Ever since France revised its tax rebate for international productions in 2016, local authorities have embarked on a full-court push to attract Chinese projects. In 2019, that campaign saw its most successful expression to date with the arrival of Middle Kingdom mega-production, “The Hunting.”
“In recent years, we’ve welcomed more and more Chinese projects, especially series, but ‘The Hunting’ is really the biggest, and most ambitious film to date,” says Stephan Bender, interim CEO of Film France. “It was a project we knew about since 2016, though it took a few years to put in place. When it did come together, it saw more days of shooting, and brought together more Chinese and French technicians than ever before, marking a real step forward for Chinese productions in France.”
Directed by Leo Zhang (“Bleeding Steel”) and starring acclaimed leading man Tony Leung (“The Grandmaster,” “Infernal Affairs”), this Mandarin-language potboiler shot for nine weeks in the Paris region this past summer. As an international action-thriller about a pair of cops going up against an international money trafficking cartel, the production also cast local actors Olga Kurylenko (“Quantum of Solace”) and Olivier Rabourdin (“Taken”) while employing a crew of more than 50 French technicians.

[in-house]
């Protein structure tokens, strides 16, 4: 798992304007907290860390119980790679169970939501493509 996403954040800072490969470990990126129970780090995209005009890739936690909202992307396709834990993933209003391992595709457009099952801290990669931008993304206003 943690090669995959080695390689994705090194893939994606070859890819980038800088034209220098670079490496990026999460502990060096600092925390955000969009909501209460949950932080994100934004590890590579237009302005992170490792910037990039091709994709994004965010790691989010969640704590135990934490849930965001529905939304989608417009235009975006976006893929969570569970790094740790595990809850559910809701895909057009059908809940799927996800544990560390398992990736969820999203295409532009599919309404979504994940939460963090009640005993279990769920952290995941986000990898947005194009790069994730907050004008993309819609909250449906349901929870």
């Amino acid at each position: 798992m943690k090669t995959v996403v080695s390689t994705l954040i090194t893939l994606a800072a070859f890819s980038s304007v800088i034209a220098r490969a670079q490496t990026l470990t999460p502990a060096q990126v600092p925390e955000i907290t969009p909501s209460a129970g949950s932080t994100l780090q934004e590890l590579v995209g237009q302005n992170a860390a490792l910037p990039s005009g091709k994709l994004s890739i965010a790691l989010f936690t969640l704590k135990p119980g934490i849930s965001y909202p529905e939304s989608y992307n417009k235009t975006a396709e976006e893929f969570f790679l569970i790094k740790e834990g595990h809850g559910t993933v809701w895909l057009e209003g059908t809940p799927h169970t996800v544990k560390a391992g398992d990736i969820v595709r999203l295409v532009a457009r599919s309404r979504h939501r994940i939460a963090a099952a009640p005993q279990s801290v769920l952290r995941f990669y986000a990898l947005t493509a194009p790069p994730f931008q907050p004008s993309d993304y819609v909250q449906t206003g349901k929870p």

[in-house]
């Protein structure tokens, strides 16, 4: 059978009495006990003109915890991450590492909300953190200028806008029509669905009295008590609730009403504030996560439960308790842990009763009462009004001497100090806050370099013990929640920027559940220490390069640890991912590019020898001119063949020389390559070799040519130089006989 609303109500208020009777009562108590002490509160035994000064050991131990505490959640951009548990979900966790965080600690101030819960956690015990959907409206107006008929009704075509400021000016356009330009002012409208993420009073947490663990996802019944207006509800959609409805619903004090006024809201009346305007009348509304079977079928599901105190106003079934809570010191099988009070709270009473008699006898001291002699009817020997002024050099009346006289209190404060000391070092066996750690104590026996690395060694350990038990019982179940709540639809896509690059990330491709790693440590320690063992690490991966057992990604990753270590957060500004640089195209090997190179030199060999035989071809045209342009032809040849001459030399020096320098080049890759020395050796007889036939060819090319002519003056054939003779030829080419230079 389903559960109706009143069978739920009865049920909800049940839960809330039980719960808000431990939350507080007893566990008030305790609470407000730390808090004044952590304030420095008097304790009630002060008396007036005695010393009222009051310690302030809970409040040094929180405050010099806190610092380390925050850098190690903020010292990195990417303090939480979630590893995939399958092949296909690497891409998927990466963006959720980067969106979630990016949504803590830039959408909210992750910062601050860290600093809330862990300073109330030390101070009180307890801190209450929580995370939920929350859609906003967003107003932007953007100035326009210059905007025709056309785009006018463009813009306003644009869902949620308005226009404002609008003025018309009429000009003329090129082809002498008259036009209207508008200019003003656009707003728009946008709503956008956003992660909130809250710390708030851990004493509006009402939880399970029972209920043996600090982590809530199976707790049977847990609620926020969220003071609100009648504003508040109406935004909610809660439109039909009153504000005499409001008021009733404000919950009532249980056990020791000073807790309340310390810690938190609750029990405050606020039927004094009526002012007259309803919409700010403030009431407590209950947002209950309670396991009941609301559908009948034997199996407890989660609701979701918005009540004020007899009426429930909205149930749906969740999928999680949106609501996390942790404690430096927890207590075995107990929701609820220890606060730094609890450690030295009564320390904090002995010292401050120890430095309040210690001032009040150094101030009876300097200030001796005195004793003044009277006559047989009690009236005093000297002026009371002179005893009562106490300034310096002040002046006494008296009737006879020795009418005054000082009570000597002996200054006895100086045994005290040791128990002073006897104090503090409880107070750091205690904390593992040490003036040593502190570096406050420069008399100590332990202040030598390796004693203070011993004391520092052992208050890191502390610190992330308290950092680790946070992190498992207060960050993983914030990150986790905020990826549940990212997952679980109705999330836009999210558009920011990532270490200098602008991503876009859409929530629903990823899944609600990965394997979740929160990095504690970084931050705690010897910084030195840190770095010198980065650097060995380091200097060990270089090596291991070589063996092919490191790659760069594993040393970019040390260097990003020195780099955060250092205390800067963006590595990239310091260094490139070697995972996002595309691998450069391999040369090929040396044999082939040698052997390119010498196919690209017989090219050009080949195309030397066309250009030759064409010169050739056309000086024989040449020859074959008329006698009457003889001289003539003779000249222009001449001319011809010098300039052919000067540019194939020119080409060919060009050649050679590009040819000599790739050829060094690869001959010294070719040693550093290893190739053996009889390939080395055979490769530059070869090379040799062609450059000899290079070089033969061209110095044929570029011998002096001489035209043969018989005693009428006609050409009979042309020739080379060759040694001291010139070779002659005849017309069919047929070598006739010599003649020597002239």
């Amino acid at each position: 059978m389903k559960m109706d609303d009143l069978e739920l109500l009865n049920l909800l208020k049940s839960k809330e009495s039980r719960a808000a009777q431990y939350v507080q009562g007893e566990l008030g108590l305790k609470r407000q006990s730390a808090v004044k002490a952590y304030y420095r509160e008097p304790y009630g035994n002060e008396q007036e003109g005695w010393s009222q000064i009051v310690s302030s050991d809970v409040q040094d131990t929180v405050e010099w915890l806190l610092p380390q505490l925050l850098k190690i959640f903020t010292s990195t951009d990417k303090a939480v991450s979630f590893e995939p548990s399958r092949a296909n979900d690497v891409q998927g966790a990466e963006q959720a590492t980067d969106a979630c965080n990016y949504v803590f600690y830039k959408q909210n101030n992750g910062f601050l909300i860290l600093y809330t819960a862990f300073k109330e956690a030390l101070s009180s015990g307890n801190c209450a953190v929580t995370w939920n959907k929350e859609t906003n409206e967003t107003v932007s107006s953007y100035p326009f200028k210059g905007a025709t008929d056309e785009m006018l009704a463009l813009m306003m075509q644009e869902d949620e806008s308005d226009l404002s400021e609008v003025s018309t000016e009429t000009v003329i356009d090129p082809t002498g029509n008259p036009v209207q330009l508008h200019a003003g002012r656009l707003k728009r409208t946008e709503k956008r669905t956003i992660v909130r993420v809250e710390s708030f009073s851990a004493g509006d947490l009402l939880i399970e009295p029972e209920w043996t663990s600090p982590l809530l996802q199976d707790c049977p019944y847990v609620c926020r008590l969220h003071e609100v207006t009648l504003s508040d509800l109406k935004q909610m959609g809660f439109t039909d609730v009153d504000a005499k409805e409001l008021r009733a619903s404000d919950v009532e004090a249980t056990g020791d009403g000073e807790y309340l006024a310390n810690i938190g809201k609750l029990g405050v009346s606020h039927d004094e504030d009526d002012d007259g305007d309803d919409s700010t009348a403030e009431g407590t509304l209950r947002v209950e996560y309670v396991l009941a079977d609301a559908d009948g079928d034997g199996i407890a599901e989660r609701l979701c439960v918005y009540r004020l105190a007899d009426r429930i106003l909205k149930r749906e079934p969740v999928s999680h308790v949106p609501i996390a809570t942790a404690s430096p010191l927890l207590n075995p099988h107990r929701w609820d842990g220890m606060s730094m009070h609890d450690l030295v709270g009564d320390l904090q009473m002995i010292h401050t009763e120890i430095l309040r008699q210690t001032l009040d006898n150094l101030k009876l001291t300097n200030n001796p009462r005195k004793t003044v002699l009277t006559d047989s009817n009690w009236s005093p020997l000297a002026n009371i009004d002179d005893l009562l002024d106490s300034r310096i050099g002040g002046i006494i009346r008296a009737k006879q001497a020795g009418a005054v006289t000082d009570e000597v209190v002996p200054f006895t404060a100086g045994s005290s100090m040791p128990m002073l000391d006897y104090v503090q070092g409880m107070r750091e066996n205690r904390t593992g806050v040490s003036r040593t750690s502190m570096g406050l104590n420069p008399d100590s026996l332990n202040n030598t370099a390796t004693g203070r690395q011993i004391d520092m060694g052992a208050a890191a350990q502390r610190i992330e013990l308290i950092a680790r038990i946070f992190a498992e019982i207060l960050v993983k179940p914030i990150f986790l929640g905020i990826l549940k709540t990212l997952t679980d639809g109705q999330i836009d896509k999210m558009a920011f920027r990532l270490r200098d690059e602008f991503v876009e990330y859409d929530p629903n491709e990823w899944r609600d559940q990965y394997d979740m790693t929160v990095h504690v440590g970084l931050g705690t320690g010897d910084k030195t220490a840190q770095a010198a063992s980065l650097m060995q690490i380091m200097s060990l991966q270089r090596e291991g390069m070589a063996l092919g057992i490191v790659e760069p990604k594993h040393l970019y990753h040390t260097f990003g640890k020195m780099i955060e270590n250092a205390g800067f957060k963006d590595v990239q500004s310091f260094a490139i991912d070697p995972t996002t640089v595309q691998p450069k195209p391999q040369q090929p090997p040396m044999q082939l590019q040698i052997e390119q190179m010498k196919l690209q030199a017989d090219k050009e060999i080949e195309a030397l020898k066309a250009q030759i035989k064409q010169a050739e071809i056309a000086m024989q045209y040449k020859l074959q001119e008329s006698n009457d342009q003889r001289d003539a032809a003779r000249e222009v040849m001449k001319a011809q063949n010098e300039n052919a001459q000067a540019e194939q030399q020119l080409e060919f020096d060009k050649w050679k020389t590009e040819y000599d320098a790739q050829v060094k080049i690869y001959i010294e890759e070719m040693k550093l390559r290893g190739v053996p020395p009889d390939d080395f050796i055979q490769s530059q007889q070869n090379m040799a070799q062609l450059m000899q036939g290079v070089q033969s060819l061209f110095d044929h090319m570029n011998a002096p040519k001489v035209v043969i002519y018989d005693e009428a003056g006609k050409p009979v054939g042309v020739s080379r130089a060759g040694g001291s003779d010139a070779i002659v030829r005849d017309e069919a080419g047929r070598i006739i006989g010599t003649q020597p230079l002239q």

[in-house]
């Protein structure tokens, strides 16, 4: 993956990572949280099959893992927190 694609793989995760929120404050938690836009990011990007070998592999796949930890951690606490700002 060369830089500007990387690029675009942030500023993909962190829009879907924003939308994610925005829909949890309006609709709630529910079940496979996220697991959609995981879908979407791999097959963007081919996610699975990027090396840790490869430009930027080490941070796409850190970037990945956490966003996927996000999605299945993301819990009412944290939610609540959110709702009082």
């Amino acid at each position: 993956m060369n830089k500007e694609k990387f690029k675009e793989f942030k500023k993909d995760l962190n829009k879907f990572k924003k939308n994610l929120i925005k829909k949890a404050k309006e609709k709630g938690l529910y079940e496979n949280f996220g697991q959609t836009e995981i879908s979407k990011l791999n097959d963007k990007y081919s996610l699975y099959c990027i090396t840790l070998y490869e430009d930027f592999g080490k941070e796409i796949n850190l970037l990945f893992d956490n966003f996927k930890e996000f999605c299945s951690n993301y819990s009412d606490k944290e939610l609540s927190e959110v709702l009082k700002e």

Often, productions come to France for our scenery. They want to shoot the Eiffel Tower, the Champs Elysées, or the Côte d’Azur,” Bender continues. “Whereas in this case, we shot more than 15 days of stunts. The film’s producers didn’t only think of us as a postcard, but considered France as the setting where this Chinese story takes place. They counted on our expertise to make that happen, and this film was really made in the spirit of collaboration.”
In order to foster that partnership, Film France will continue their outreach program with a Mandarin-language website that touts the benefits of France’s 30% tax rebate, and a series of visits planned to the mainland in a few months’ time. Most of all they hope to use “The Hunting,” which is slated Chinese release later this year, but has no international distributor to date, as a calling call for the French industry and sizzle reel that could lure further productions to France.
“We hope that the film becomes a big success, that it becomes a franchise,” Bender winks. “In any case, it can be a big draw for other projects. The film’s producer, Qi Weili, has other ambitions in France, so this just the beginning of a long collaboration with him.”